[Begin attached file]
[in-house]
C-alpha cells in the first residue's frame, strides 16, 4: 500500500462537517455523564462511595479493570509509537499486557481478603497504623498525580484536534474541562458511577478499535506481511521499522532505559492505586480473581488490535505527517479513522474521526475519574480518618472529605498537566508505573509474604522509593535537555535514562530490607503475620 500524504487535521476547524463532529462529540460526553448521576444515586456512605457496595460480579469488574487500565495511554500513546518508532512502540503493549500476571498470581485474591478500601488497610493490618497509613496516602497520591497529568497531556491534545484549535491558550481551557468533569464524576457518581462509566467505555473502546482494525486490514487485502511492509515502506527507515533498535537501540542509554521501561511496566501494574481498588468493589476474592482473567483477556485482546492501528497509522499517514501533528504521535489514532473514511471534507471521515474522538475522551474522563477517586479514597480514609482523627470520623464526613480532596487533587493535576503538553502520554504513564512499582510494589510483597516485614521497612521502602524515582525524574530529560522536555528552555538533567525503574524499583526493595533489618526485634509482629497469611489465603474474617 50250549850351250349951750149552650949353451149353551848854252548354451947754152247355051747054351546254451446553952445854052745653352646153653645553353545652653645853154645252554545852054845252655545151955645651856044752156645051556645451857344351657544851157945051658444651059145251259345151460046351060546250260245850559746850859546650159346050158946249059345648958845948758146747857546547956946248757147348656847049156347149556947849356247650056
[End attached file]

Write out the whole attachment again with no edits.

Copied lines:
[in-house]
C-alpha cells in the first residue's frame, strides 16, 4: 500500500462537517455523564462511595479493570509509537499486557481478603497504623498525580484536534474541562458511577478499535506481511521499522532505559492505586480473581488490535505527517479513522474521526475519574480518618472529605498537566508505573509474604522509593535537555535514562530490607503475620 500524504487535521476547524463532529462529540460526553448521576444515586456512605457496595460480579469488574487500565495511554500513546518508532512502540503493549500476571498470581485474591478500601488497610493490618497509613496516602497520591497529568497531556491534545484549535491558550481551557468533569464524576457518581462509566467505555473502546482494525486490514487485502511492509515502506527507515533498535537501540542509554521501561511496566501494574481498588468493589476474592482473567483477556485482546492501528497509522499517514501533528504521535489514532473514511471534507471521515474522538475522551474522563477517586479514597480514609482523627470520623464526613480532596487533587493535576503538553502520554504513564512499582510494589510483597516485614521497612521502602524515582525524574530529560522536555528552555538533567525503574524499583526493595533489618526485634509482629497469611489465603474474617 50250549850351250349951750149552650949353451149353551848854252548354451947754152247355051747054351546254451446553952445854052745653352646153653645553353545652653645853154645252554545852054845252655545151955645651856044752156645051556645451857344351657544851157945051658444651059145251259345151460046351060546250260245850559746850859546650159346050158946249059345648958845948758146747857546547956946248757147348656847049156347149556947849356247650056